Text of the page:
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Legal Opinion

How to develop relationships with shop stewards

The term ‘shop steward’ – who is an employee at a workplace who is elected by the trade union members to represent them in dealings with management - is not used in the Labour Relations Act (LRA) when dealing with the relationship between trade unions and employers. Instead, the act uses the term ‘trade union representative’ (TUR) to mean the same thing. Anyone elected as a TUR has substantial influence over workers.


When are employees guilty "by association"?

Corporate entities, which have labour-intensive environments, are often the victims of significant stock losses or malicious acts. These result in significant and repeated financial loss to you, the employer. Because of large workforces and/or closely associated employees, it becomes difficult to identify and discipline the culprits. So what can you do? The answer lies in collective disciplinary action on the basis of 'derivative misconduct'.


How do you terminate someone’s employment when they should’ve already retired?

Because of advances in medical science, and the changing nature of working conditions, more and more people tend to work ‘til their later years. Sometimes, it makes sense for companies to allow certain employees to continue working after the agreed or “normal retirement” age. But how do you go about terminating employment during this period?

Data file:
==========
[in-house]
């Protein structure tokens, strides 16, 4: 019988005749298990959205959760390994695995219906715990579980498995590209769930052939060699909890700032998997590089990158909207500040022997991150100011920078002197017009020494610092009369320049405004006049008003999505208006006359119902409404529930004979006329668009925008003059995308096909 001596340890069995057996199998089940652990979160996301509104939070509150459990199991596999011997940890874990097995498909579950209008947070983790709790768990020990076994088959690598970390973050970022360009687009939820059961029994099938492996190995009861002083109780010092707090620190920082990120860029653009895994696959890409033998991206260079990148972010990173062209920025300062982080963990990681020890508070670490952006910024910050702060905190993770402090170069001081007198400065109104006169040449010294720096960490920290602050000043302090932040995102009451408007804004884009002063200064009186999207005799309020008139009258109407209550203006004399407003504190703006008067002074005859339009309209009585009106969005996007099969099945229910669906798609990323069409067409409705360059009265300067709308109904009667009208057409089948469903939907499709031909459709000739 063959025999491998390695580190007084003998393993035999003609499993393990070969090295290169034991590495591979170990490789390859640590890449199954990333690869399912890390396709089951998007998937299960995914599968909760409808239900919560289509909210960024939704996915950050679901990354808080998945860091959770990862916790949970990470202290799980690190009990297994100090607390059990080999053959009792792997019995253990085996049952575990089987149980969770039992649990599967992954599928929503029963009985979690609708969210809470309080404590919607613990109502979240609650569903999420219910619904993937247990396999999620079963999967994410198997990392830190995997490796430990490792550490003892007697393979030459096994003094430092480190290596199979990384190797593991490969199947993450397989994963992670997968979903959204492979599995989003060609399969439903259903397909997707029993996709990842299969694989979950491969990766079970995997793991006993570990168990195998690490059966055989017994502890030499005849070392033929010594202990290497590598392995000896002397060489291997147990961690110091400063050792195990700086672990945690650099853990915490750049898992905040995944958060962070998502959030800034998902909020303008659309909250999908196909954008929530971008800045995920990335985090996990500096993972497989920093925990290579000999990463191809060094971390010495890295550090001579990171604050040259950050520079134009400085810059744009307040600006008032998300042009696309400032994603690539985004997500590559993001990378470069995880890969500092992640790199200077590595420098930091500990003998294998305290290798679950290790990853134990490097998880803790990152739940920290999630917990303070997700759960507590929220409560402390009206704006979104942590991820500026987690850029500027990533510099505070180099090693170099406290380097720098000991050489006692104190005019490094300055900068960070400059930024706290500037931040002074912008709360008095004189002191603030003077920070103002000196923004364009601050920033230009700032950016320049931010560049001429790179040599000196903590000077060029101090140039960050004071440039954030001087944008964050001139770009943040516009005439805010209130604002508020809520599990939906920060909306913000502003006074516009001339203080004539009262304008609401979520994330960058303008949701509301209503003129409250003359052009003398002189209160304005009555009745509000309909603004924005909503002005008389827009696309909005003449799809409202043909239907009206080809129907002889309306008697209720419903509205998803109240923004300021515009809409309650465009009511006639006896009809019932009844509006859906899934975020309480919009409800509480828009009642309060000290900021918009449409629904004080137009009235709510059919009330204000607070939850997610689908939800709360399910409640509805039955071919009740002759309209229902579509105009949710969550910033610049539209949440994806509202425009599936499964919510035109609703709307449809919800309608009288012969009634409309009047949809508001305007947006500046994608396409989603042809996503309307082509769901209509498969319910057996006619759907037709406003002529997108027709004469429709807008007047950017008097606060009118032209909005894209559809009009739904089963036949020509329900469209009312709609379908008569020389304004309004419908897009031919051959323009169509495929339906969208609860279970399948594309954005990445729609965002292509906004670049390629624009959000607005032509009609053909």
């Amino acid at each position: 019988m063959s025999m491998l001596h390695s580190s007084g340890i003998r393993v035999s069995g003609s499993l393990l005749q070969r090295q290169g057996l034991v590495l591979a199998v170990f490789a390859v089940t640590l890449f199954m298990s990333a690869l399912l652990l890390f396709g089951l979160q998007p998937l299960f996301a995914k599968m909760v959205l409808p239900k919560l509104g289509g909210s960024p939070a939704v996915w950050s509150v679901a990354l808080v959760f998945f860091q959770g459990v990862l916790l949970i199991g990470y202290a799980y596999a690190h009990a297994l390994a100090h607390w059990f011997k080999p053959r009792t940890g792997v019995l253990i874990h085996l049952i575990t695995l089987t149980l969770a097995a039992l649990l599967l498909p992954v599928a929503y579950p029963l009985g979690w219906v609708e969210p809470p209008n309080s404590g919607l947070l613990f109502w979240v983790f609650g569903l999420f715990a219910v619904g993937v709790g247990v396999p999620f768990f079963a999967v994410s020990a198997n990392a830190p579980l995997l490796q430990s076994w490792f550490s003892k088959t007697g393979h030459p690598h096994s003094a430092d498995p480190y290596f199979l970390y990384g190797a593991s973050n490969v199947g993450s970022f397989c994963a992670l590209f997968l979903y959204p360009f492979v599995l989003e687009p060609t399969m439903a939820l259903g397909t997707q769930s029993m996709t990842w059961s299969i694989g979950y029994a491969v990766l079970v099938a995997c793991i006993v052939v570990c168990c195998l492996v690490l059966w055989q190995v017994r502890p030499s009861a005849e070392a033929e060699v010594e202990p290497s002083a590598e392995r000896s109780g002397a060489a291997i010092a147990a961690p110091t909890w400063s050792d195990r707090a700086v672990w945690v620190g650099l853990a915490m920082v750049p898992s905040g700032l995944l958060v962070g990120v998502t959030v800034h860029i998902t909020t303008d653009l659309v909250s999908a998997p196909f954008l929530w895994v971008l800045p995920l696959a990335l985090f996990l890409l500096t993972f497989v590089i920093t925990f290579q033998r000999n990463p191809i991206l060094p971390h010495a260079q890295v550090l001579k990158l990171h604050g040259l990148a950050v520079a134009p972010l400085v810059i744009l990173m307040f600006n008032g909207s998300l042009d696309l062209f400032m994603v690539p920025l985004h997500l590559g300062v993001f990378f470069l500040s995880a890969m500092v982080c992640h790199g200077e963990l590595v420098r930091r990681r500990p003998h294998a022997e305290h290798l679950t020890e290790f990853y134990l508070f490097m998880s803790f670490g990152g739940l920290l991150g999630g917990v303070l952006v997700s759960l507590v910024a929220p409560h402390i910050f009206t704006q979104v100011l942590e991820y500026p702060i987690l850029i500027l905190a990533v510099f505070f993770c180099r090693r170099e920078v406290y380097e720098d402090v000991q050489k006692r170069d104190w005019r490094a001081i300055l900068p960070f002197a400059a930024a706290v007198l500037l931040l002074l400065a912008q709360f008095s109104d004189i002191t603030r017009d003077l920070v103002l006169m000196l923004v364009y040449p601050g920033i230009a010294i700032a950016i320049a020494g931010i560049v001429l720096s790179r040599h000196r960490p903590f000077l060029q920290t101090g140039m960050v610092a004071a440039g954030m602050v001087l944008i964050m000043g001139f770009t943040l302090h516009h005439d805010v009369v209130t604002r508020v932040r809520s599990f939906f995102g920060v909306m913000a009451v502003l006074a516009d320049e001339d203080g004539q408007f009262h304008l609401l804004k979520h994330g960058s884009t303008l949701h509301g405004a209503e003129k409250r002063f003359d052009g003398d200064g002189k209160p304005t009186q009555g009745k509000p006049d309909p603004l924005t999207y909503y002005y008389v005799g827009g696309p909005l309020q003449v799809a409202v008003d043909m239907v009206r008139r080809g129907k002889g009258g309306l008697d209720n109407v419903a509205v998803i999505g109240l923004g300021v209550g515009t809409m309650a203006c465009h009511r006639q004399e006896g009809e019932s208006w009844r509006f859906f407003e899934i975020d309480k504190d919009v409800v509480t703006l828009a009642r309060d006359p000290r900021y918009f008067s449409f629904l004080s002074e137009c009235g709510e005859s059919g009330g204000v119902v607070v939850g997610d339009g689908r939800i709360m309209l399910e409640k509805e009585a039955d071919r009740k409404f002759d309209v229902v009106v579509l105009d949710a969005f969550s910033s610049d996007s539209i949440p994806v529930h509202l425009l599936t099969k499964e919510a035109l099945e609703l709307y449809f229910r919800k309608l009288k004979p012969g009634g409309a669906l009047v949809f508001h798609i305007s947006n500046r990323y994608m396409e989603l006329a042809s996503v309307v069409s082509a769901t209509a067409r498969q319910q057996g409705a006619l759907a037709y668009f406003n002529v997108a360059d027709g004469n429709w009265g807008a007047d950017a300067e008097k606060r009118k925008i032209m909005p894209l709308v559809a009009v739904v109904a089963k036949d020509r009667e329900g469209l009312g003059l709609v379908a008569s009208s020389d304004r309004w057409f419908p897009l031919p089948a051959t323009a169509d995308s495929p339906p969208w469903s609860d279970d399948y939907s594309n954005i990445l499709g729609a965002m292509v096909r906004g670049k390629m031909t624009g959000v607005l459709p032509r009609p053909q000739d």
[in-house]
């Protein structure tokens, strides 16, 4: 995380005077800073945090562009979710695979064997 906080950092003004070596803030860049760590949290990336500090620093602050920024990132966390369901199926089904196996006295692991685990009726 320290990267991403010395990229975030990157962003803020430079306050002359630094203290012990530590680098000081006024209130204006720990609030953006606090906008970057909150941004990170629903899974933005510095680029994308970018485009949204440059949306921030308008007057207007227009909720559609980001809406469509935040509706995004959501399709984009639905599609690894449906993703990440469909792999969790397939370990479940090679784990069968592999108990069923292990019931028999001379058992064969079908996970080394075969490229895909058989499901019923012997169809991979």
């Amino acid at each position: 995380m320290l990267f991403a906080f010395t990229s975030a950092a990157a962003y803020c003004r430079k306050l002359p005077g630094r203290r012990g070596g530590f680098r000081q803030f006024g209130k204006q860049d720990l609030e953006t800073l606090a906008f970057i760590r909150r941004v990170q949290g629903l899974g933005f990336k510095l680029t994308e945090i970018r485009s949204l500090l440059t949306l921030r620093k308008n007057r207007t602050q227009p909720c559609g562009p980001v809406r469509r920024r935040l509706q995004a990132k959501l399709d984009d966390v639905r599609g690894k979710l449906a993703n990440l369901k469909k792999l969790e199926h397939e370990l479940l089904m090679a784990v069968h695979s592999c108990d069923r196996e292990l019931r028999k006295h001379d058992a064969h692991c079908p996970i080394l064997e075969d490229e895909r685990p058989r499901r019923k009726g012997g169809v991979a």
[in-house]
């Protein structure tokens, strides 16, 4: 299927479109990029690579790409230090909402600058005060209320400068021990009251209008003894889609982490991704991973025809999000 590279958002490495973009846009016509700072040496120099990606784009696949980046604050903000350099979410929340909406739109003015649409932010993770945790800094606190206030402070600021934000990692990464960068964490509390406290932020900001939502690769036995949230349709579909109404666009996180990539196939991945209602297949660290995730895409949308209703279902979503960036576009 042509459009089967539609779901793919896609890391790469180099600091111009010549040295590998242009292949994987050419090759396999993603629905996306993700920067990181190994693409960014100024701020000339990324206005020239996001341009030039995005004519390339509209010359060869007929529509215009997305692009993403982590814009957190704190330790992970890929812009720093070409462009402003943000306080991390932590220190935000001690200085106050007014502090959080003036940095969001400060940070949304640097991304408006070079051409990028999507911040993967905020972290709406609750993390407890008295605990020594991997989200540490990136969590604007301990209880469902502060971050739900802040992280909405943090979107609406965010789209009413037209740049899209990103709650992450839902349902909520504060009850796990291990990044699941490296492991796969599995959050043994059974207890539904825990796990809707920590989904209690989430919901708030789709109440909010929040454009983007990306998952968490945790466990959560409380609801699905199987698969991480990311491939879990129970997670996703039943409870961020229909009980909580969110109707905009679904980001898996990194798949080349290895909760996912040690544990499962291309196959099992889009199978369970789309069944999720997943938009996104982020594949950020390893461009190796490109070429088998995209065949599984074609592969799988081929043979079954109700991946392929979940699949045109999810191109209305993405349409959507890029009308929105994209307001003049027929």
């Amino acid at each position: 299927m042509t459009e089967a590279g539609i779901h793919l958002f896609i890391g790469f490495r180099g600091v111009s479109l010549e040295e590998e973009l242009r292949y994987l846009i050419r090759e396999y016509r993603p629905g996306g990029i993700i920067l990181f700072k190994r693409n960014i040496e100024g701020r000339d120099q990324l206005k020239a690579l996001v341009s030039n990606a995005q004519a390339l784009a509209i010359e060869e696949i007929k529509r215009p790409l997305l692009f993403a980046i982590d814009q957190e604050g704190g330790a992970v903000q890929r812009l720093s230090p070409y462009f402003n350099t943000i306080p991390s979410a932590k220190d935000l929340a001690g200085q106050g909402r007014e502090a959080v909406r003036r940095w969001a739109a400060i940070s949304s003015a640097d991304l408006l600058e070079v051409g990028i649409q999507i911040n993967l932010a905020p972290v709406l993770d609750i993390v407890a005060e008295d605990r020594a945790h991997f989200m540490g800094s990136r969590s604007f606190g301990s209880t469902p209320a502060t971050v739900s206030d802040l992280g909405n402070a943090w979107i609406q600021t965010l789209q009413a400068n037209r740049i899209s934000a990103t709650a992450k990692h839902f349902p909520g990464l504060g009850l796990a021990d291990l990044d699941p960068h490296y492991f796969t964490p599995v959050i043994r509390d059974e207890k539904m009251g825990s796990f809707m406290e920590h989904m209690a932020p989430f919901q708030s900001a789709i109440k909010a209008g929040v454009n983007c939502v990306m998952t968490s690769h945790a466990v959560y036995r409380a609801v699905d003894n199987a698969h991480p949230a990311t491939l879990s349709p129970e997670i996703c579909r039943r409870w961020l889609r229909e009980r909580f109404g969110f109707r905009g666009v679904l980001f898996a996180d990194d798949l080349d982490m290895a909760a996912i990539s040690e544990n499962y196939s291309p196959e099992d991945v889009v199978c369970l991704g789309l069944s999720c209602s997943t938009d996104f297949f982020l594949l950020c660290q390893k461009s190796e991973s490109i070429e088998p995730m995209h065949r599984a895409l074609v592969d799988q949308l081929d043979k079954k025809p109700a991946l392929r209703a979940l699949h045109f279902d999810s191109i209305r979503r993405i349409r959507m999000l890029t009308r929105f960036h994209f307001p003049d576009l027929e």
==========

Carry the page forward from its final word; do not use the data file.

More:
Double jeopardy is not on!

A recent article in The Star reported that the SA Bureau of Standards (SABS) dismissed a man named Mr Pretorius. He had been the section head of the SABS’ crash test and component testing section.

Pretorius was reportedly dismissed for illegally selling crash test bodies after allegedly giving a crash test body to a friend in exchange for a go-cart sponsorship.

But from the report, it appears that he had already been given a 12-month final written warning for this very offence in August last year.


An employee has an obligation to comply with a reasonable instruction

The balance was tipped in favour of employers in the recent Labour Appeal Court decision of Motor Industry Staff Association and another v Silverton Spraypainters and Panelbeaters (Pty) Ltd and two others [2012] ZALAC 42 (LAC). Even though labour laws prohibit an employer from unilaterally changing terms and conditions of employment, this decision confirmed that employees do not have a vested right to preserve their working obligations completely unchanged.